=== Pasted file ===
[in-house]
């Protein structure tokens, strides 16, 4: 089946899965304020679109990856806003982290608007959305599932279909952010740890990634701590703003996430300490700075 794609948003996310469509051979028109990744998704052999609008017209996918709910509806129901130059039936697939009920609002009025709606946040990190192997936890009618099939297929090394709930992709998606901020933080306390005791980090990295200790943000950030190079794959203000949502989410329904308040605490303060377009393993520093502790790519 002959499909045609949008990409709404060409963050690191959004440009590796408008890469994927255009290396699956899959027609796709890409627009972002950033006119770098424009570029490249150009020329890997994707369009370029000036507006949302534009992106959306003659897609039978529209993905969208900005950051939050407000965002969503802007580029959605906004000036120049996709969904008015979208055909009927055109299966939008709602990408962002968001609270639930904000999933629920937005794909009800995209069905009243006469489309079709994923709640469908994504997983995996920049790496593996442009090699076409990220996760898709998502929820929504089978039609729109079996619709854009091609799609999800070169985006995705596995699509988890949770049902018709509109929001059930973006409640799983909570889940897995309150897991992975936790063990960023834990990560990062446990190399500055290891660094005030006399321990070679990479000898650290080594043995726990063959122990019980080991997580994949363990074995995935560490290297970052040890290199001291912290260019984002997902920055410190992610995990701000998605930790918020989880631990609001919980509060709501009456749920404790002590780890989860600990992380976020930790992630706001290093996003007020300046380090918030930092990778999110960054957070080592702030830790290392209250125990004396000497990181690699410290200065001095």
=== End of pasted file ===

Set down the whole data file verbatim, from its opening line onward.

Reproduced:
[in-house]
């Protein structure tokens, strides 16, 4: 089946899965304020679109990856806003982290608007959305599932279909952010740890990634701590703003996430300490700075 794609948003996310469509051979028109990744998704052999609008017209996918709910509806129901130059039936697939009920609002009025709606946040990190192997936890009618099939297929090394709930992709998606901020933080306390005791980090990295200790943000950030190079794959203000949502989410329904308040605490303060377009393993520093502790790519 002959499909045609949008990409709404060409963050690191959004440009590796408008890469994927255009290396699956899959027609796709890409627009972002950033006119770098424009570029490249150009020329890997994707369009370029000036507006949302534009992106959306003659897609039978529209993905969208900005950051939050407000965002969503802007580029959605906004000036120049996709969904008015979208055909009927055109299966939008709602990408962002968001609270639930904000999933629920937005794909009800995209069905009243006469489309079709994923709640469908994504997983995996920049790496593996442009090699076409990220996760898709998502929820929504089978039609729109079996619709854009091609799609999800070169985006995705596995699509988890949770049902018709509109929001059930973006409640799983909570889940897995309150897991992975936790063990960023834990990560990062446990190399500055290891660094005030006399321990070679990479000898650290080594043995726990063959122990019980080991997580994949363990074995995935560490290297970052040890290199001291912290260019984002997902920055410190992610995990701000998605930790918020989880631990609001919980509060709501009456749920404790002590780890989860600990992380976020930790992630706001290093996003007020300046380090918030930092990778999110960054957070080592702030830790290392209250125990004396000497990181690699410290200065001095």